32 Agricultural Land o US has 300 million acres of prime farmland o Much is being overtaken by suburban sprawl Parking lots Parking lots Housing developments Housing developments Shopping malls Shopping malls

33 Wetlands o Lands that are usually covered with water for at least part of the year o Have characteristic soils and water-tolerant vegetation o Benefits Habitat for migratory waterfowl and wildlife Habitat for migratory waterfowl and wildlife Recharge groundwater Recharge groundwater Reduce damage from flooding Reduce damage from flooding Improve water quality Improve water quality Produce many commercially important products Produce many commercially important products

34 Wetlands o Human activity that threatens wetlands Drainage for agriculture or mosquito control Drainage for agriculture or mosquito control Dredging for navigation Dredging for navigation Construction of dams, dykes or seawalls Construction of dams, dykes or seawalls Filling in for solid waste disposal Filling in for solid waste disposal Road building Road building Mining for gravel, fossil fuels, etc. Mining for gravel, fossil fuels, etc. o Shrinking 58,500 acres per year

35 Restoring (?) Wetlands o No Net Loss of Wetlands: o Development (change of land use) of wetlands is allowed if corresponding amount of previously converted wetland is restored o Not all wetland restorations are successful

36 Coastlines o Coastal wetlands Provide food and habitat for many aquatic animals Provide food and habitat for many aquatic animals Historically regarded as wasteland Historically regarded as wasteland o US starting to see importance of protecting this environment Retaining seawalls (right) Retaining seawalls (right)

37 Coastal Demographics o Many coastal areas overdeveloped 3.8 billion people live within 150km of coastline 3.8 billion people live within 150km of coastline 6.4 billion people will likely live there by billion people will likely live there by 2025 o United States 14 of 20 largest US cities along coast 14 of 20 largest US cities along coast 19 of 20 most densely populated countries along coasts 19 of 20 most densely populated countries along coasts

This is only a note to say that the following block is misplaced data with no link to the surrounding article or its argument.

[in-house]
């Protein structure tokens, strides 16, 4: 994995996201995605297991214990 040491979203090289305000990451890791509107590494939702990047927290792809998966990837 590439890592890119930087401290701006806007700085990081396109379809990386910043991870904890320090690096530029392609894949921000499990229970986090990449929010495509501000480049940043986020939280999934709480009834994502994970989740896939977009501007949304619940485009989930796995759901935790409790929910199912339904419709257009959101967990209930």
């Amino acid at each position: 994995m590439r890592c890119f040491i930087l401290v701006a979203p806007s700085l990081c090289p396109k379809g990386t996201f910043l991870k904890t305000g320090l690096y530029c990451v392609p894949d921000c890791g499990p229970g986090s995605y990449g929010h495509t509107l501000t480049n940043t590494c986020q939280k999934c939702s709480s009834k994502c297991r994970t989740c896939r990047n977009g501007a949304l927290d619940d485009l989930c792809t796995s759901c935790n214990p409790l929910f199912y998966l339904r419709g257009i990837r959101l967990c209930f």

38 Conservation and Land Resources o All types of ecosystems must be preserved o Four criteria of importance: Areas lost or degraded since European colonization Areas lost or degraded since European colonization Number of present examples of a particular ecosystem (or the total area) Number of present examples of a particular ecosystem (or the total area) Estimate of the likelihood that a given ecosystem will lost a significant area or be degraded in next 10 years Estimate of the likelihood that a given ecosystem will lost a significant area or be degraded in next 10 years Number of threatened and endangered species living in the ecosystem Number of threatened and endangered species living in the ecosystem

39 Conservation and Land Resources The Top 10 most endangered ecosystems in the United States (in order of priority)

40 Fraser, Columbia River Watersheds

41 Hell’s Gate in The Fraser River Watershed

42 Fraser, Columbia River Watersheds Hell’s Gate, before construction

43 Fraser, Columbia River Watersheds

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46 Trapped Sockeye Salmon, 1913.

47 Fraser, Columbia River Watersheds

48 Temporary Fishway, 1914

49 Fraser, Columbia River Watersheds Fishway scale model, University of Washington, 1943.

50 Fraser, Columbia River Watersheds

51 Hells Gate Fishways,1990

52 Fraser, Columbia River Watersheds A Conspiracy of Optimism? “where the long-term health of the ecosystem and its salmon were repeatedly sacrificed for short-term economic gains from development or excessive harvest.” -page 197

53 Hatcheries Fraser, Columbia River Watersheds Watersheds “man the conqueror versus man the biotic citizen.”